In 2012, we worked during two periods with veterinarian Enrique Angulo, who studies person-animal relationships based on evidence from archaeological contexts. He collaborated with Antje Chiu Werner of the Museo Nacional de Historia Natural on identification of feathers used in constructing fans, tassels, and feathered garments placed within the Paracas Necropolis mortuary bundles. He focused on restudy of material published by Yacovleff in 1933, as well as objects from the gravelots under study in this project. He found that in most cases Yacovleff’s identifications were accurate, though the scientific names of the species may have changed.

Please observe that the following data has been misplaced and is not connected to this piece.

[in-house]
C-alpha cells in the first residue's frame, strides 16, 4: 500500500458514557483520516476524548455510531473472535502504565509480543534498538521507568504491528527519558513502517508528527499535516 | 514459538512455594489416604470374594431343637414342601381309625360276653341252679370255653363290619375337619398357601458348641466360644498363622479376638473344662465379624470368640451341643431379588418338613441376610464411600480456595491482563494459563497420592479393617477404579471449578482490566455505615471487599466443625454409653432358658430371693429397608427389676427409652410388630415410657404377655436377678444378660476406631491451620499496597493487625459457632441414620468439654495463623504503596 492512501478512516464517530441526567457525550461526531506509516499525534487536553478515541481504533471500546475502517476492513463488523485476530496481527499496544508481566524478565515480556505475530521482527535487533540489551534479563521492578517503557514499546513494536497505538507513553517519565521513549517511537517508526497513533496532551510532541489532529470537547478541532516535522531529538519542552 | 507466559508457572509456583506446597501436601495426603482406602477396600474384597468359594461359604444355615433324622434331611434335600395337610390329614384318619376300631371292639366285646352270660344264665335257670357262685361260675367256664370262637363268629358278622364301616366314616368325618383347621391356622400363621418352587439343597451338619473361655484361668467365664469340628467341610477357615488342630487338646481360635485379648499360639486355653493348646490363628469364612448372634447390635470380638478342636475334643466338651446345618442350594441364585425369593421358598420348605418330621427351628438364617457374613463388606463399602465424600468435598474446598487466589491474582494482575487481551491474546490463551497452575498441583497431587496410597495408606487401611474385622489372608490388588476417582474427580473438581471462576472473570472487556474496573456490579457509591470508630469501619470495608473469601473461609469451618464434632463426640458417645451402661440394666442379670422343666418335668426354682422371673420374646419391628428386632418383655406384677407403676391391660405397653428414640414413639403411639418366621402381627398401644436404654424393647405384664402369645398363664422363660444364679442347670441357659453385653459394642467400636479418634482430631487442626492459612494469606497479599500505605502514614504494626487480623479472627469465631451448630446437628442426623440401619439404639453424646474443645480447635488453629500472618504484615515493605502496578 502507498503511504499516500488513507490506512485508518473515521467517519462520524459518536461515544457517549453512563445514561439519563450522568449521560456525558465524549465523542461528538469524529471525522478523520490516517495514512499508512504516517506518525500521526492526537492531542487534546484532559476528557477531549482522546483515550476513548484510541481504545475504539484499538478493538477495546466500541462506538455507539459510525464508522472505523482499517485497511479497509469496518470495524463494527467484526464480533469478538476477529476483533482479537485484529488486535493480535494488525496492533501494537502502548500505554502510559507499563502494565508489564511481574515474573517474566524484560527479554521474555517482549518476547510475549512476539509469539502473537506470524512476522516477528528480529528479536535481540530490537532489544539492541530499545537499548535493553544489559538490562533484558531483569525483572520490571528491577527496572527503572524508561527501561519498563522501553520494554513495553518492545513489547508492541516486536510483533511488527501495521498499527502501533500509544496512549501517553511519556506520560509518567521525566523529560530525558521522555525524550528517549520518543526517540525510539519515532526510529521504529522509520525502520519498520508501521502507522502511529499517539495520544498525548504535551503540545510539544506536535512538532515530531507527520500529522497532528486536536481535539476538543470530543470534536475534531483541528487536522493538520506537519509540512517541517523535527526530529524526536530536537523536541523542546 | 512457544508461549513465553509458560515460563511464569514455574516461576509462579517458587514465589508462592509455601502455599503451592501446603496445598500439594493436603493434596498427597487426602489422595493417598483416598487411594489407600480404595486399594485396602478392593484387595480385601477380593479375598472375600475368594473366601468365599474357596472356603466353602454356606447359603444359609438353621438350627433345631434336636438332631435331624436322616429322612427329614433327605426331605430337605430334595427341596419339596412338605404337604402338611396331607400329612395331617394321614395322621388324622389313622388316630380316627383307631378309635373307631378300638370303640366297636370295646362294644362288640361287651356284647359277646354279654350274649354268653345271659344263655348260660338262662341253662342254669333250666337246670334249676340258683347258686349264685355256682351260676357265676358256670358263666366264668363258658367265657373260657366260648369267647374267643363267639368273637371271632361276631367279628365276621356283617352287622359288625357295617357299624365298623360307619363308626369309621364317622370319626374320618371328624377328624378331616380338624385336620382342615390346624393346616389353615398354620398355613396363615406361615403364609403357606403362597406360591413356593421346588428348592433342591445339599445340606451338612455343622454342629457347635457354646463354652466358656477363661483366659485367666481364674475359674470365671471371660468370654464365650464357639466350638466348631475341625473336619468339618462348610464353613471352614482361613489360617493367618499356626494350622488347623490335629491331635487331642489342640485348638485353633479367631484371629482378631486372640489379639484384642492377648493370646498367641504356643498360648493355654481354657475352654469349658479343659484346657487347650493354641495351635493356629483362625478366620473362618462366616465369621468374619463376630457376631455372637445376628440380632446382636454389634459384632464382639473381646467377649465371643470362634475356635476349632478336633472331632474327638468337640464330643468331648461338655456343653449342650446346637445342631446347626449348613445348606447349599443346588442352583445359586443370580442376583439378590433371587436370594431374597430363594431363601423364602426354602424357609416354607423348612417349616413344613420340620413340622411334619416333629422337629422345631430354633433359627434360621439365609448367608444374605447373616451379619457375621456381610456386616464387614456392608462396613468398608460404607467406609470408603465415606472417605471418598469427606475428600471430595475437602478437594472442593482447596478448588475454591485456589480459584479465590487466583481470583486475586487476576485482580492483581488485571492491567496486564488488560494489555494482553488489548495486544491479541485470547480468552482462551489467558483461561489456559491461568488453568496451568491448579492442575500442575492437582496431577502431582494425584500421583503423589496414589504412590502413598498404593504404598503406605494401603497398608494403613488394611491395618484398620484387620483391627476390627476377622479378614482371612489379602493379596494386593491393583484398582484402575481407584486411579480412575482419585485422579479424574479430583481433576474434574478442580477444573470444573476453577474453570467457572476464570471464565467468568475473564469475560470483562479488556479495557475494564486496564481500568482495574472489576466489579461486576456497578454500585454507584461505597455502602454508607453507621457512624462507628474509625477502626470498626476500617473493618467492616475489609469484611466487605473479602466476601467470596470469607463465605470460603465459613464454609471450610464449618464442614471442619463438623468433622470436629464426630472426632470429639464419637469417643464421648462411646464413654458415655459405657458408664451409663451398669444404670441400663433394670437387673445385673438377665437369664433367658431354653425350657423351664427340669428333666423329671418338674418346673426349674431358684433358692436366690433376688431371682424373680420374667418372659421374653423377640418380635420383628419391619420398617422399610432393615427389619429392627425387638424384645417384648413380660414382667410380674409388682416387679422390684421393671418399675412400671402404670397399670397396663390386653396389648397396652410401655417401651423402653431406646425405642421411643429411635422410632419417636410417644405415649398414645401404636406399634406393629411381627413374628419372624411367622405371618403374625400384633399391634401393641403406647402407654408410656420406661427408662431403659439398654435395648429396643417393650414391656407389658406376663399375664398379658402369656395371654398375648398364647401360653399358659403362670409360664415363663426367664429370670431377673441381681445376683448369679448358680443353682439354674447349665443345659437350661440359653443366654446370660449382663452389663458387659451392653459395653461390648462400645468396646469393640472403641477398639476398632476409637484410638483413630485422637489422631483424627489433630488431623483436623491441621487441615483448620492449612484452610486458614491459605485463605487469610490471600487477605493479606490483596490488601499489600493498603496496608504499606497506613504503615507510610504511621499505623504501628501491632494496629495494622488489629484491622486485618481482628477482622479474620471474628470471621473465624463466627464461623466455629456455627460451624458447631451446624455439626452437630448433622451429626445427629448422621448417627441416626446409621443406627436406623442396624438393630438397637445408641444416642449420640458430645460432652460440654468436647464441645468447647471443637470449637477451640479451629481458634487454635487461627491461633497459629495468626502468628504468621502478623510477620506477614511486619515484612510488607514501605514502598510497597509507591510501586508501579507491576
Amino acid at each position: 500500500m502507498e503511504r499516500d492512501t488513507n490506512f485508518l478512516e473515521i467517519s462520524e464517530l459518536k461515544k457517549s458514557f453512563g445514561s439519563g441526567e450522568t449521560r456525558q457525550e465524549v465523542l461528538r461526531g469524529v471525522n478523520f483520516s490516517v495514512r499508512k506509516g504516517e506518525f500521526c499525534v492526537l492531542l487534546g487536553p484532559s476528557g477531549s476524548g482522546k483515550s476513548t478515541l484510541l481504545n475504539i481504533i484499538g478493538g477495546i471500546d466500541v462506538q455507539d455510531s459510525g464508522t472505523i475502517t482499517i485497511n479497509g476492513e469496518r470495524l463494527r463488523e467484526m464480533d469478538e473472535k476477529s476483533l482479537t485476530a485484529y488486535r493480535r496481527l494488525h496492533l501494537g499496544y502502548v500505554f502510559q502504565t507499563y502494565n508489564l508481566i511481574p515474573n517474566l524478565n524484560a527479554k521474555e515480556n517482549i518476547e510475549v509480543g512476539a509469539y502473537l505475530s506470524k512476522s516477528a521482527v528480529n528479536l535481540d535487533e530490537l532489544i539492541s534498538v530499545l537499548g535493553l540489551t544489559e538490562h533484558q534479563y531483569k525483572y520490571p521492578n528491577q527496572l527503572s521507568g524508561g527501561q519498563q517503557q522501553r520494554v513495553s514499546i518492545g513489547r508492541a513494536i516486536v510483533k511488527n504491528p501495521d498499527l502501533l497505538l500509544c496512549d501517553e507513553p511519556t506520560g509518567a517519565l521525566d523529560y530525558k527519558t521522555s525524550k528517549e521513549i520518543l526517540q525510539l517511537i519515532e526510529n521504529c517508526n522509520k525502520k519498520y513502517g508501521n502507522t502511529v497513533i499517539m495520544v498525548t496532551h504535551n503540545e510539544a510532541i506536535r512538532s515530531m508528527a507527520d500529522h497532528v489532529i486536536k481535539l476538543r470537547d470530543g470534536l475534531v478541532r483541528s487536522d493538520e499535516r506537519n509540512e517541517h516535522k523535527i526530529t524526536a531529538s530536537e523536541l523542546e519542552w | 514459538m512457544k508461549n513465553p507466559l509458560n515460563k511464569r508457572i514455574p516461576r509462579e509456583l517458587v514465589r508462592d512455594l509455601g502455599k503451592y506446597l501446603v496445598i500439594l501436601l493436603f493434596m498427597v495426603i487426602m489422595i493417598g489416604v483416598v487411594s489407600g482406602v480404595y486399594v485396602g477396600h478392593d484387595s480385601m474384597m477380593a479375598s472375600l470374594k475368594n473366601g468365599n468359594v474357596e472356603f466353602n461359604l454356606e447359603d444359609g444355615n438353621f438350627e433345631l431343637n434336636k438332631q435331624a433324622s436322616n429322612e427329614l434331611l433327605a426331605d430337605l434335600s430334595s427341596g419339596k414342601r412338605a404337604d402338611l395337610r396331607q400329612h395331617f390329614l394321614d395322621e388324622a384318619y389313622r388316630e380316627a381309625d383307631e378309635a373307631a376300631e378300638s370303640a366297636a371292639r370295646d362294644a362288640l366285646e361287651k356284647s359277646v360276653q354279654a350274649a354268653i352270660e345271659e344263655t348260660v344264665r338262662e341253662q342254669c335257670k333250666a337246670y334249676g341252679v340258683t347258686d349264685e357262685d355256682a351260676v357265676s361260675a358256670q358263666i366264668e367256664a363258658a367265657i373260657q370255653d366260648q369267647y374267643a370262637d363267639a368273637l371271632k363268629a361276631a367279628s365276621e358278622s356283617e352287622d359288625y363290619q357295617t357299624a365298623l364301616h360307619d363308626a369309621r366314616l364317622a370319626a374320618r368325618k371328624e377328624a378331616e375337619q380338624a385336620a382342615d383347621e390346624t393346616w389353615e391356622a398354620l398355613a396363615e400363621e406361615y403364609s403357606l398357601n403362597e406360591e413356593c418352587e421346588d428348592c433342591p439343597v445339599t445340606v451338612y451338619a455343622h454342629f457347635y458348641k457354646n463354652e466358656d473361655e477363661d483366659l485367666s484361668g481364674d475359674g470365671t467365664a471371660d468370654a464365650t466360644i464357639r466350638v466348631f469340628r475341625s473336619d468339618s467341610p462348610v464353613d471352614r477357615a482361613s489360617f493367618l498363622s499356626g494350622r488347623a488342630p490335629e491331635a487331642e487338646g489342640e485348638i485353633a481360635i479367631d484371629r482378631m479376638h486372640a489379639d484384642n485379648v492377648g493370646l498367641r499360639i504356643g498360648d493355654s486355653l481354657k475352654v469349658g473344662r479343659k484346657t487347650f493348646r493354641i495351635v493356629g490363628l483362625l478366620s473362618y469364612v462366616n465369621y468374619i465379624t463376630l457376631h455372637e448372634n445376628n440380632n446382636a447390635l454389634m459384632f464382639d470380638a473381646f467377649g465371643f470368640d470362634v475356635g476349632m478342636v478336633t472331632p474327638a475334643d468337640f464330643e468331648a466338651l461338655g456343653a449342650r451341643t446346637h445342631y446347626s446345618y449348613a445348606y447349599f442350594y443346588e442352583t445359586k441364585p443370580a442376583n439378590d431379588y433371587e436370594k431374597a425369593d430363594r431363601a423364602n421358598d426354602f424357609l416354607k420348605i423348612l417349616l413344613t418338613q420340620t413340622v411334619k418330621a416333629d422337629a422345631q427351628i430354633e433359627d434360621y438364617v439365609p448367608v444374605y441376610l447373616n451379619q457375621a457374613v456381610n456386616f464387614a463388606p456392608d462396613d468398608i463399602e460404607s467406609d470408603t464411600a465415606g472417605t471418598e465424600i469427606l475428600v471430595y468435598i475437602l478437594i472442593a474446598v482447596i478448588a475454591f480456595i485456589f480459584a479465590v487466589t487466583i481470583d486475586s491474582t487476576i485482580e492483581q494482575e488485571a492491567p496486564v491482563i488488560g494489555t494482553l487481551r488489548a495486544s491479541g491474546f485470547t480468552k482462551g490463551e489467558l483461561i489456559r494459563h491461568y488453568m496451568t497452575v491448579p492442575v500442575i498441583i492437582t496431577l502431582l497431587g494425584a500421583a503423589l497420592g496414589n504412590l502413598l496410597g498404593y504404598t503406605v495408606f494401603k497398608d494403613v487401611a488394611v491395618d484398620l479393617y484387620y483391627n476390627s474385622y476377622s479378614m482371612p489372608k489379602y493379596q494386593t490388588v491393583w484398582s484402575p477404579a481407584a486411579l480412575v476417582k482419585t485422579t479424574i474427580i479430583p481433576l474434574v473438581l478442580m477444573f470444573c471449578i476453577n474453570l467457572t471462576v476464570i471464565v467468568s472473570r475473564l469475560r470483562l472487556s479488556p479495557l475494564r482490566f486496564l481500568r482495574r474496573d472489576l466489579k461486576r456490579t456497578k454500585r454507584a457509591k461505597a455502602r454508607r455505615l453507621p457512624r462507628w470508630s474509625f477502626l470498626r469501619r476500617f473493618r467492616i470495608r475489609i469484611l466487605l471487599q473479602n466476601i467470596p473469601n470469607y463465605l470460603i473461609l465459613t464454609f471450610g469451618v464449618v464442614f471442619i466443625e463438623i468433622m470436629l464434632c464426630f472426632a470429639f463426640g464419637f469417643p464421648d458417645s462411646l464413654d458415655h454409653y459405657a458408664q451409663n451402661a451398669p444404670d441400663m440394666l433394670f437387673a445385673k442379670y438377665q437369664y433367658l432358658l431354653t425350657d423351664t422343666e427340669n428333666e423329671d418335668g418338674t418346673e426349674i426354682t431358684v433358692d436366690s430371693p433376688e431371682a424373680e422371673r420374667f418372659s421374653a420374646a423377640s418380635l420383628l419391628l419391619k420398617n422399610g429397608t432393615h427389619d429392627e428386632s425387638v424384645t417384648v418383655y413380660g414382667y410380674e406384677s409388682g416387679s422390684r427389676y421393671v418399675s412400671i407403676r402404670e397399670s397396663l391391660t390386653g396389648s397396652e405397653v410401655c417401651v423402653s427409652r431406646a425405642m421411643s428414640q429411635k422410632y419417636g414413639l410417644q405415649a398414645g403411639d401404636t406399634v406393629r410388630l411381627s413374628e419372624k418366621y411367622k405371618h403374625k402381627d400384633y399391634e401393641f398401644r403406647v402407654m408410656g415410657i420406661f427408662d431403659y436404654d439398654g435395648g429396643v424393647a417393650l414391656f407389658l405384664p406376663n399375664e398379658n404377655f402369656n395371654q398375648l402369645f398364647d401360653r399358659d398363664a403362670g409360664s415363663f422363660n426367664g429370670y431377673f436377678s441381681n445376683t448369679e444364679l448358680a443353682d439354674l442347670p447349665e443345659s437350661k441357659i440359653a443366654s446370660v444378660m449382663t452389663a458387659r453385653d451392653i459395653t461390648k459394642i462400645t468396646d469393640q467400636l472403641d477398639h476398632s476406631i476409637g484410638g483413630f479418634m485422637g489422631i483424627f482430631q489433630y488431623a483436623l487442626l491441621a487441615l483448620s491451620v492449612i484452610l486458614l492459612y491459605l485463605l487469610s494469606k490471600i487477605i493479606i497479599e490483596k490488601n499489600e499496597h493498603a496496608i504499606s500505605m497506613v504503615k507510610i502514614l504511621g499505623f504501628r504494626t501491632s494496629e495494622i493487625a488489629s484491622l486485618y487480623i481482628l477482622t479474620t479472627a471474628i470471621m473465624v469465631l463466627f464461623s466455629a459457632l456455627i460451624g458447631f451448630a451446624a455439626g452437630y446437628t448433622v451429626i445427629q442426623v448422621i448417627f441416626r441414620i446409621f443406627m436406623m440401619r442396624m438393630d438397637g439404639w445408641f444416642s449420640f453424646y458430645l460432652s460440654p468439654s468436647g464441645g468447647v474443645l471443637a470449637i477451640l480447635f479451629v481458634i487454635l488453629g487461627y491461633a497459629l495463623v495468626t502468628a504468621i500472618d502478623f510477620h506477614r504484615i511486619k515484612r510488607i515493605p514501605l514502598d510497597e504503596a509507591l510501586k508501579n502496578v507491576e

The pair of matching tassels from burial 262 clearly combine body coverts from a macaw (Ara sp.) with feathers from the tail of a subspecies of the mealy parrot, Amazona farinosa, though we could not find an example of a 20th century population that would exactly match in color in either the MNHN (Lima) or the AMNH (NYC).